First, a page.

If you like it, save it!
Save and organize all of the stuff you love in one place.Got it!
If you like something…
Click the heart, it's called favoriting. Favorite the stuff you like.Got it!
Inspired by conversations on the Food52 Hotline, we're sharing tips and tricks that make navigating all of our kitchens easier and more fun.
Today: AntoniaJames gives us a step-by-step plan for hosting the least stressful Thanksgiving you've ever had.
Every Thanksgiving, our family takes a challenging hike, typically up Mt. Tamalpais, about an hour away. When we get home, I prepare and serve our big holiday meal, usually before six. It requires planning and organization, but it’s not that hard. Here’s how to do it.
Three weekends before Thanksgiving, sketch out your menu and pull together recipes, knowing that things may change. Ask the Food52 Hotline questions about recipes and techniques -- like this, this, and this. Set up a good-sized calendar (photocopying planner pages work well), print your recipes, and keep them with the calendar. Use large sticky notes for task and shopping lists (the latter organized by store), so you can move them around on the calendar as necessary. Make sure to order all of the special tools you'll need for The Big Day now -- that way, you're not stressing about them arriving too late.
Then, plan your dinners for the 7 days before Thanksgiving. They should be really easy. Try to take 3 or 4 meals out of the freezer, eat out one weekend night, and order in on Wednesday. Figure out what you can use from your freezer (and how) and plan to make, within the next 2 weeks, whatever else you need. Also, try to coordinate those dinners with your advance prep. For example, when you make pie crusts, make an extra one for quiche. Write down all these details, now.
Check and shop for staples, including baking soda, spices, vanilla, etc., and supplies such as parchment, foil, garbage bags, silver polish, etc. Order your turkey -- in plenty of time to defrost, if it’s frozen -- calendaring the pickup date; jot down on a sticky note other items to buy at the same time. Then make lists of what you’ll be doing the next weekend, so you’ll have everything you need.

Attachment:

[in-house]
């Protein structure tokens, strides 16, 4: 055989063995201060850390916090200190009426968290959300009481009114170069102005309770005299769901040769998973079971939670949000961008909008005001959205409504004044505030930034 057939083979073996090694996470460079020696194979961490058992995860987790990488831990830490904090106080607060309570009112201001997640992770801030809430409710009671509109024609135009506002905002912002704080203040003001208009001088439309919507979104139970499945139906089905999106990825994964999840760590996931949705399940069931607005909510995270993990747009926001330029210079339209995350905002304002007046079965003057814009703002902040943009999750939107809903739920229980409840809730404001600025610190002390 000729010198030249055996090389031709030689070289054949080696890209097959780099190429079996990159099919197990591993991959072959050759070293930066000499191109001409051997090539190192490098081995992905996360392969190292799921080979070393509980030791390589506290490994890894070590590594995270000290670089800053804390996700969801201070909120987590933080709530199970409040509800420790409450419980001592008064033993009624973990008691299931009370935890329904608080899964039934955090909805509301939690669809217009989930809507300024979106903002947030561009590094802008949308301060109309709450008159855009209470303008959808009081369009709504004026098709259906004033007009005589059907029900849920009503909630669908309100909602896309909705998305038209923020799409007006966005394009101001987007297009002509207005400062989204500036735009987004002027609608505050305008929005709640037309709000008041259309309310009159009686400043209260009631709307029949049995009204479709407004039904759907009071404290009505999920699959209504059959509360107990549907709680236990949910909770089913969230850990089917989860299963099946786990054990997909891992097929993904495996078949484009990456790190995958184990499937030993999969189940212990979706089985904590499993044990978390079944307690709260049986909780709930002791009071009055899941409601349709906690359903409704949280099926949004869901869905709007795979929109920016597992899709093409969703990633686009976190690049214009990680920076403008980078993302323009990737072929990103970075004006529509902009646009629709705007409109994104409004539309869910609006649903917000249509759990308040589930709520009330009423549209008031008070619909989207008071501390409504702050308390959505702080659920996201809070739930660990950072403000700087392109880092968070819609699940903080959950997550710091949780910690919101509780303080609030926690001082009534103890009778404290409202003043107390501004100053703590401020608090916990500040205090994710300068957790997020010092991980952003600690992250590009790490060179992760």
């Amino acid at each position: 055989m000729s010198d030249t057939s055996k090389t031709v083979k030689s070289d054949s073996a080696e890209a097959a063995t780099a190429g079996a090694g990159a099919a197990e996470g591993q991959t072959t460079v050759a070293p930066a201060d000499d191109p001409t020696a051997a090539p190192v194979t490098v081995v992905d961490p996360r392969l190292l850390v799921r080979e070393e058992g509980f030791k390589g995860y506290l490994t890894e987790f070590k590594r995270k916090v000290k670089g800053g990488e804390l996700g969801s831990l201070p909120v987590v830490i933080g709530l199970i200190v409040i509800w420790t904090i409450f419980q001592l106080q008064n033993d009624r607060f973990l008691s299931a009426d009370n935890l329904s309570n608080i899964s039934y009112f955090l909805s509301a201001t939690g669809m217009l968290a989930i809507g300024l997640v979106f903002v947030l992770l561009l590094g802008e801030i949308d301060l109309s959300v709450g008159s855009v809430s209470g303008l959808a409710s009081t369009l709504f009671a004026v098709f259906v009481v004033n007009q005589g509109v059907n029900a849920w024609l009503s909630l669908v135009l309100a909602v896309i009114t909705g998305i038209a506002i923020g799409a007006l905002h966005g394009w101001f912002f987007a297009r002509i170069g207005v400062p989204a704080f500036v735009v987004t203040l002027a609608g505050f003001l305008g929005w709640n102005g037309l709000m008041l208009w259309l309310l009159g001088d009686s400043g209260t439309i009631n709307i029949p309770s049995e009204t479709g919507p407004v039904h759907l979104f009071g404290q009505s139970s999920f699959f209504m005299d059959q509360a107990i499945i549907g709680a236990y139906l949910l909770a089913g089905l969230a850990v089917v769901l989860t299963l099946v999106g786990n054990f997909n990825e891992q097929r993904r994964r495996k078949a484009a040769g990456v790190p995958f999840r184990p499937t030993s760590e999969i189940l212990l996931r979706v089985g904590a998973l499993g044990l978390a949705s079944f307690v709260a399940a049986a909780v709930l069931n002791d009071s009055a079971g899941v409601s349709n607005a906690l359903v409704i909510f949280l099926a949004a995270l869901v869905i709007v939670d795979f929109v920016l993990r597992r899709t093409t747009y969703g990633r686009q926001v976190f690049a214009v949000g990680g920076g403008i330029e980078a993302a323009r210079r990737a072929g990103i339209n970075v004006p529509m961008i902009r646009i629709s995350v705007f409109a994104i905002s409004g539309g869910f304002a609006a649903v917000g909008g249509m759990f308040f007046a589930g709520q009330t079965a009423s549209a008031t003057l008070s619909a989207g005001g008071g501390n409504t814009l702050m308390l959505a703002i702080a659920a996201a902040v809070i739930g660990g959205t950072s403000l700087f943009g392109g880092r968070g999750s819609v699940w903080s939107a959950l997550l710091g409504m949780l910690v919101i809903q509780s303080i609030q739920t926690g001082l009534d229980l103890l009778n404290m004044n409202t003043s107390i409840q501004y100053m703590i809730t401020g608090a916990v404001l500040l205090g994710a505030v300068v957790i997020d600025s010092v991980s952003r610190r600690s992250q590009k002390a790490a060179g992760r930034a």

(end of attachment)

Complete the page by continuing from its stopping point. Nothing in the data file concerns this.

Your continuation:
On the second weekend in November, make and freeze stock, pie crusts, and dough for holiday weekend breakfast pastries and other baked goods. For each recipe on your menu, figure out every step you can finish in advance; group similar activities together, calendaring what you’ll do, when. Update your shopping lists for all the ingredients you’ll need during the last weekend before Thanksgiving. Complete your shopping for non-perishable foods, as well as wine, candles, etc.
On the weekend before, set out serving dishes with utensils and notes identifying each dish, polish your silver, and get your house ready. Start the short cooking tasks that can be done in advance, such as grating cheese, washing and drying herbs, making salad dressing, mixing sugar and spices for pies, roasting nuts, etc. Prepare whatever you can for your weeknight dinners. Finally, update your list of what you’ll do each weekday evening and Thursday, and when you’ll do it -- grouping tasks to maximize efficiency and minimize cleanup.
On Thanksgiving Day, plan your hike so you have about 2 hours before leaving. Bake scones or sticky buns for breakfast, and your pies. When you get back, while you bring to room temperature your turkey -- Spatchcocked Roast Turkey is the obvious choice -- bake and roast dishes requiring temperatures lower than the high heat needed to cook the bird. Finish stovetop sides while the turkey roasts, and put on the sideboard everything you can. Once the turkey is out, tented and resting, warm your gratins and rolls in the oven, and get your gravy nice and hot. When the turkey is carved, take your place at the table, happy and grateful for how easy that was!
AntoniaJames will be sketching out a daily plan on her Twitter feed @HowMotherCooks -- follow along!
How do you prepare for Thanksgiving? Let us know in the comments!